I would like to hear you outline a feasible system that you have vaguely outlined and waved your hand around. Currently, the internet is a robust ecosystem for creative expression and speech. Sometimes, bad actors do bad things with IP. But that is an acceptable price for the benefits the internet gives the public. Under your proposed system, control of the internet would effectively be given to the moneyed corporate content creators at the expense of the public's ability to freely express themselves.
If you dispute this, outline a system where your view and freedom of expression could feasibly be implemented.
For instance, what documentation would you require for me to : A) verify that I own the copyright on what I have just posted; and B) the documentation necessary to prove to you I am who I say I am?
Whether or not an application of the law would constitute a chilling effect on the First Amendment would be up to the courts. This is just a statutory interpretation issue. If the court finds a use of SOPA does create a chilling effect, then SOPA cannot be applied.
This story is not about the crackability of DRM. As the story shows, breaking the DRM in this case is quite easy. Companies like Rhapsody need to make up their mind. They DRM files and then encourage all their users to break the DRM (which most smart people would have already done). It would have been better had they not placed the DRM on the file at all, since the DRM was easily broken, only those who were willing to play by the rules were hurt.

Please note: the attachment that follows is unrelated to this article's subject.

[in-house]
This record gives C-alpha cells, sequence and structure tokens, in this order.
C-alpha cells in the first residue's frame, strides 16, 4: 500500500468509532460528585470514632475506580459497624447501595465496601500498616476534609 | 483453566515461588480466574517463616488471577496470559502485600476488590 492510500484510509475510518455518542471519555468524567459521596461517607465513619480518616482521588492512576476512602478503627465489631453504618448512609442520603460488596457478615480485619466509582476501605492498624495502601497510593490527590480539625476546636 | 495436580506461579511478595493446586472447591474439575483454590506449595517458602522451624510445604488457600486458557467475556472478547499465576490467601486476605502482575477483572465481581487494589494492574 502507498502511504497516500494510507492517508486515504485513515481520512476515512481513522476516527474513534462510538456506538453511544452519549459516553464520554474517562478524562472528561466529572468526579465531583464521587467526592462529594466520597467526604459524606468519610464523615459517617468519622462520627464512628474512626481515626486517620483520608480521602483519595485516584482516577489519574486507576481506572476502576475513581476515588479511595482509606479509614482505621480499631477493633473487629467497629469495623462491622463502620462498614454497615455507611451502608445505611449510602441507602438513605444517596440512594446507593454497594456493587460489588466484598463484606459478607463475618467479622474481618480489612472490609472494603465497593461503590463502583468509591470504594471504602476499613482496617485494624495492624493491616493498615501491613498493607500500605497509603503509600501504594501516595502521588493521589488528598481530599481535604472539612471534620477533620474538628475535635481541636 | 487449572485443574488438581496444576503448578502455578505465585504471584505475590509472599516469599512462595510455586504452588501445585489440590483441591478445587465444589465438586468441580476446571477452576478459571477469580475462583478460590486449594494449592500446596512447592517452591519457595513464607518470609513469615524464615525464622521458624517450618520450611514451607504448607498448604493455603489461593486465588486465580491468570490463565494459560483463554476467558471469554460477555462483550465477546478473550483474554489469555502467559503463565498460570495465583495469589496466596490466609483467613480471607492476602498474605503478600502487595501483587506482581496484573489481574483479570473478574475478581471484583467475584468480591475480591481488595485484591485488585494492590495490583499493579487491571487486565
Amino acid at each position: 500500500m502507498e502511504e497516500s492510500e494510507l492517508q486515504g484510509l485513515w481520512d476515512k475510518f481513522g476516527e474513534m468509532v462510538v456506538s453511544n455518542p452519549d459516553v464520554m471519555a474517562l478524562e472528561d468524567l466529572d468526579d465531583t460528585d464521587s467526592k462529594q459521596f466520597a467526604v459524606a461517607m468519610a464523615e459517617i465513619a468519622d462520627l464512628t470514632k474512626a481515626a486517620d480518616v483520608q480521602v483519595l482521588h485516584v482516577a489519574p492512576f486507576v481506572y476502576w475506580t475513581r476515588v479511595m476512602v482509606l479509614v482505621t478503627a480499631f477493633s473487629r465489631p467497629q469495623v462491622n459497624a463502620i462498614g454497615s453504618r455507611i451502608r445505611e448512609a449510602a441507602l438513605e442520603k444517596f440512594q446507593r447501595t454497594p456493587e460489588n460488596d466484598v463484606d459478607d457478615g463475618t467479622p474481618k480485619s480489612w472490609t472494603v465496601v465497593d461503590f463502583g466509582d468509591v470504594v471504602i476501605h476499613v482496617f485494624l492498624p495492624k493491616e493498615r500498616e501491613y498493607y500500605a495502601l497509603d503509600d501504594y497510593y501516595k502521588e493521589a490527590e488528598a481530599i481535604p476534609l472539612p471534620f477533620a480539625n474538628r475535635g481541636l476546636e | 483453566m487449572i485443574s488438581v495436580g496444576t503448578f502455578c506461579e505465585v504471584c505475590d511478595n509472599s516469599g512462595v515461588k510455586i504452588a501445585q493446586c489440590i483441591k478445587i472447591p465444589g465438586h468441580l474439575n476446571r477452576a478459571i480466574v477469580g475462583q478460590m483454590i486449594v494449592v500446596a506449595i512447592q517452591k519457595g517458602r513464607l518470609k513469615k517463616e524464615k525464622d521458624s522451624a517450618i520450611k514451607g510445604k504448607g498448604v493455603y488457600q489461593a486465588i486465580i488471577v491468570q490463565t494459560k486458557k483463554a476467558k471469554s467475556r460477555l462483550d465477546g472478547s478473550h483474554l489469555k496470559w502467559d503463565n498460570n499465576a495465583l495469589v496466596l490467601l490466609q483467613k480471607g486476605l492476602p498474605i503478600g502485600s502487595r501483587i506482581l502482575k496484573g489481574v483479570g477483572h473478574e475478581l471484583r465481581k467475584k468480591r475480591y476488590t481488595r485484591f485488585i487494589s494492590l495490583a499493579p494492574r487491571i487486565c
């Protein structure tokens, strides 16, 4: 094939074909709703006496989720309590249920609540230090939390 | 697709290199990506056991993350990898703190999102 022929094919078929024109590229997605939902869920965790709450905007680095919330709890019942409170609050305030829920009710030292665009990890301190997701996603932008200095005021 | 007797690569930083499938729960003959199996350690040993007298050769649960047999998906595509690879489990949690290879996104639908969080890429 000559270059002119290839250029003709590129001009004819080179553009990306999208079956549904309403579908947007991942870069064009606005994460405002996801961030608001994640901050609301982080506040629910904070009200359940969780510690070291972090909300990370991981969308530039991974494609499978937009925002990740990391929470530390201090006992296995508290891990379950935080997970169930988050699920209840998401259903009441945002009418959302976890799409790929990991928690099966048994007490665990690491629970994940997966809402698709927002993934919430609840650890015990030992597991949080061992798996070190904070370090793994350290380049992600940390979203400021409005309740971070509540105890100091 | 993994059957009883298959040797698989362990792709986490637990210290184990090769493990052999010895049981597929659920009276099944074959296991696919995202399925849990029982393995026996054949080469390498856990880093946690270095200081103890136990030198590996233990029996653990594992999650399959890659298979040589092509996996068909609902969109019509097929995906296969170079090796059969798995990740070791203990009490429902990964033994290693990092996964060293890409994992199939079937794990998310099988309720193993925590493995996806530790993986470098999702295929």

Why do I buy digital music instead of CDs? So I don't have to pay for all the crap tracks that I don't like. I can buy (for cheaper) song ala carte. It was "nice" of Rhapsody to warn their customers. Basically, they are saying, "unless you move it quick, we're going to crap in your cereal bowl."
First of all, if you are going to criticize Mike for poor writing skills, you should probably write well.
Second of all, it is a bigger deal than you let on. It is a cautionary tale of not relying on sources that sell you a product requiring constant DRM. You might find the process trivial, but the fact that you even have to go through those steps is a joke.
I guess I am not familiar with an occasion US copyright protection was given to works already in the public domain. Though, I am willing to go read about it if you can point me in the right direction.
While their might be a property right, that is not the right we are talking about. The expressive party has the right to make their expression on any work that is in the public domain; when the public domain is shrunk, that expressive right is being taken away.
"Reliance party" is an just a way to obfuscate what is really going on, IMHO. Party that is getting the copyright on what was in the public domain is really the "Usurpation Party." The usurpation party should have not expectation of a property right in what is in the public domain. Their misplaced desire to make a metaphorical land grab does not trump the public's constitutional right to expression of what is the public communal property.